Everyone Is Doing It, But You Don't Have To
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Social Consensus/Phantom Riches
The people you surround yourself with—whether family or social organizations—are often the greatest influencers in your life. Whether it's your friends from church, classmates or fellow military service members, the affinity you have with those people creates a strong bond. Unfortunately, it's those bonds that some fraudsters exploit to get you to invest in a scam. This tactic is called "affinity fraud"—the thought that if everyone is doing it, it must be okay.
One shocking example was that of "The Three Hebrew Boys," a trio of scammers who targeted church groups and military service members, using an angle of faith to get people to invest.
"Because of the bond with other military personnel," said Joyce Adams, a victim of scam, "it gave me a sense of trust to invest with the Three Hebrew Boys."
The Three Hebrew Boys, who promised 200 percent returns on the investments, recruited high-ranking military officials as sales people to sign on their subordinates, betting on the faith and trust between military service members. Assuming the high-ranking officials had already done their due diligence, the subordinates blindly invested their money.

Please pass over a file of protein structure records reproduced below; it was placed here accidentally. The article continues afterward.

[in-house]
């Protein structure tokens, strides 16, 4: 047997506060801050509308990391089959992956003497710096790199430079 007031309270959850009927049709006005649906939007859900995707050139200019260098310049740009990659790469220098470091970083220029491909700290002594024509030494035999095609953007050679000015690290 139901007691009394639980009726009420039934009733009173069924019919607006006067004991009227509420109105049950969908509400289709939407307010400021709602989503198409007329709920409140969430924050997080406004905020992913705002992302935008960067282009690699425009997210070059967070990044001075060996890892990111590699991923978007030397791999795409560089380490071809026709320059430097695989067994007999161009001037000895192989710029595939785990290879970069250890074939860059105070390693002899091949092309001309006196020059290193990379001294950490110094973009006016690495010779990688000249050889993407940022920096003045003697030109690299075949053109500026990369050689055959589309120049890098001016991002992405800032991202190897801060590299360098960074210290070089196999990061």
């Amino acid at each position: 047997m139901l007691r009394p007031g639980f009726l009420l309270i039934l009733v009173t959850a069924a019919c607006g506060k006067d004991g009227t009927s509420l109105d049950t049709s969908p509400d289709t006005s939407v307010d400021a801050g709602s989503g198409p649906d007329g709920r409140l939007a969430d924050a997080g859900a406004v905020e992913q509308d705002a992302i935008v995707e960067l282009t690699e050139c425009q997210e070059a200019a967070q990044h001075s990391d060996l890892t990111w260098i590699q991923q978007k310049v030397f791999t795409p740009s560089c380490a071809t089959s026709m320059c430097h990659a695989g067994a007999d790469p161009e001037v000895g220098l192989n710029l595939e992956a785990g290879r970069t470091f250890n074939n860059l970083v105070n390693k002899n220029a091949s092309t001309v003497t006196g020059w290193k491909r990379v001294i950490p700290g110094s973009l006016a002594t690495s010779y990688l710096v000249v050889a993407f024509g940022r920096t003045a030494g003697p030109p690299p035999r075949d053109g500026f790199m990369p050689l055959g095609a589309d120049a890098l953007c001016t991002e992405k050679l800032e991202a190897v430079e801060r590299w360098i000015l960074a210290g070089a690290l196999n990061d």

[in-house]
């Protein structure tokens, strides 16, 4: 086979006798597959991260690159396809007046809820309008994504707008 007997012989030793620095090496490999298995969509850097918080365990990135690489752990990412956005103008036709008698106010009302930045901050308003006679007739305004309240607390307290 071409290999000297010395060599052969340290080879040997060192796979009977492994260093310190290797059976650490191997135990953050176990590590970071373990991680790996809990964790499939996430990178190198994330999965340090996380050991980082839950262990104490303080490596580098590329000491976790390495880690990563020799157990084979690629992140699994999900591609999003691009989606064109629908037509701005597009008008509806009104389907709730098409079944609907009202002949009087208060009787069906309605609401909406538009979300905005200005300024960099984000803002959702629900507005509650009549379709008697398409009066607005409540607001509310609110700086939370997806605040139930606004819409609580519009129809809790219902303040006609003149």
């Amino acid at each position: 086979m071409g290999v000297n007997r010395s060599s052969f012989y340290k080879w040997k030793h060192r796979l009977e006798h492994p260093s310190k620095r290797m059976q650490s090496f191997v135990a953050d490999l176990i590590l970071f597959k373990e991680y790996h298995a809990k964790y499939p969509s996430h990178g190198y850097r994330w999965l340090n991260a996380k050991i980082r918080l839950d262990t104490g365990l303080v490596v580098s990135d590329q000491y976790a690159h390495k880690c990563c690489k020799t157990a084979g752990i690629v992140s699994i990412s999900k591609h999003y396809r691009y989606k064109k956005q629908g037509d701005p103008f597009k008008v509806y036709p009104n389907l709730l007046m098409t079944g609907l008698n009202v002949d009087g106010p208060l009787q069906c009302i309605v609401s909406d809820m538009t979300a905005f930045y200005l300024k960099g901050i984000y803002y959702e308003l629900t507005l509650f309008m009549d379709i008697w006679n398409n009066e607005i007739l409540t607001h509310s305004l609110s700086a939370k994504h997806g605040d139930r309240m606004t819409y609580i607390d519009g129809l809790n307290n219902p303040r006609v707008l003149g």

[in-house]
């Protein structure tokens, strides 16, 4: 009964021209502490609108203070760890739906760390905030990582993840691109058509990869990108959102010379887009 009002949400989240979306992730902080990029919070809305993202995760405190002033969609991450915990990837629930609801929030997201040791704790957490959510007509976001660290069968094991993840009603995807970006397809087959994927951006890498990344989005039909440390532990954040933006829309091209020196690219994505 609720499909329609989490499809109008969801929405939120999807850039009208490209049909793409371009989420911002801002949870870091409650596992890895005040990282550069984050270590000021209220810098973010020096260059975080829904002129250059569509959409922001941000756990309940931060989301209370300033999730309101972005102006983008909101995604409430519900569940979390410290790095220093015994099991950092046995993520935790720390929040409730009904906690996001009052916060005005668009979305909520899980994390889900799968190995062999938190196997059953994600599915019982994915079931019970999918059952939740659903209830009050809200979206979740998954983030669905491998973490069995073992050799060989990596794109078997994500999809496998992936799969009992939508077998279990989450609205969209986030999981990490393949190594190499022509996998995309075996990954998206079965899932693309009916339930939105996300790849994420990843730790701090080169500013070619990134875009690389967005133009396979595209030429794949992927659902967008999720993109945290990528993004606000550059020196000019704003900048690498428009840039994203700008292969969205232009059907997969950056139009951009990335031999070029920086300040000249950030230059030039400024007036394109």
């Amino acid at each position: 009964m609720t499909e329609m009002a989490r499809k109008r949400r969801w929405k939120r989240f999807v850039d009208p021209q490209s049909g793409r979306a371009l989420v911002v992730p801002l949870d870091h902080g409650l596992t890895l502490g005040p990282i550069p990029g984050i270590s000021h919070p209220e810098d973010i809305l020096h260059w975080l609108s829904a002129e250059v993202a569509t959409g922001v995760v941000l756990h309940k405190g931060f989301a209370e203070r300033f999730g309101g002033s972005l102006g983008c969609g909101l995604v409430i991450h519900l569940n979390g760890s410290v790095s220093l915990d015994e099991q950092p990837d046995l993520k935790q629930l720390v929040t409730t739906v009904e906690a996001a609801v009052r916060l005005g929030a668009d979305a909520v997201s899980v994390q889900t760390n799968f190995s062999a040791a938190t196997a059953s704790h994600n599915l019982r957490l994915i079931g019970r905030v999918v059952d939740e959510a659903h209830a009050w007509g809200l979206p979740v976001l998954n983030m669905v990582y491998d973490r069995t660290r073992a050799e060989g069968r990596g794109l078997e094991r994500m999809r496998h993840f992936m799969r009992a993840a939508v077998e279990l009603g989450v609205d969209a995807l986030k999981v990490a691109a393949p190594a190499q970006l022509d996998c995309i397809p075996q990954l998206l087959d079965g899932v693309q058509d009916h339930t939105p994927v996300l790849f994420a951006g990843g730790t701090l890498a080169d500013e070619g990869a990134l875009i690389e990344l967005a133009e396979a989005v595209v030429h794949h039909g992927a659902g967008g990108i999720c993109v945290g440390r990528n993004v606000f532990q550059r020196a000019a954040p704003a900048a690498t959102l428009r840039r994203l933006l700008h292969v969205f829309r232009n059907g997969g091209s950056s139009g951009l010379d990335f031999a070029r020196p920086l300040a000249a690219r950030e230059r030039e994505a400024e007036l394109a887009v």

Ron Grosse, the FBI agent who cracked the Hebrew Boys fraud case, said many of the victims of the Ponzi scheme he interviewed during this investigation were highly educated—some with multiple degrees—but their faith and trust got the best of them.
"Because of their faith, because of their affinity with these folks, they cannot believe, they will not believe…that this is a fraud," said Grosse.
The Three Hebrew Boys were not registered to sell investments. When it was all said and done, they had stolen more than $80 million dollars from church groups and military service members. In 2010, they were convicted and sent to prison. Joyce Adams lost $37,000, but that doesn't have to happen to you.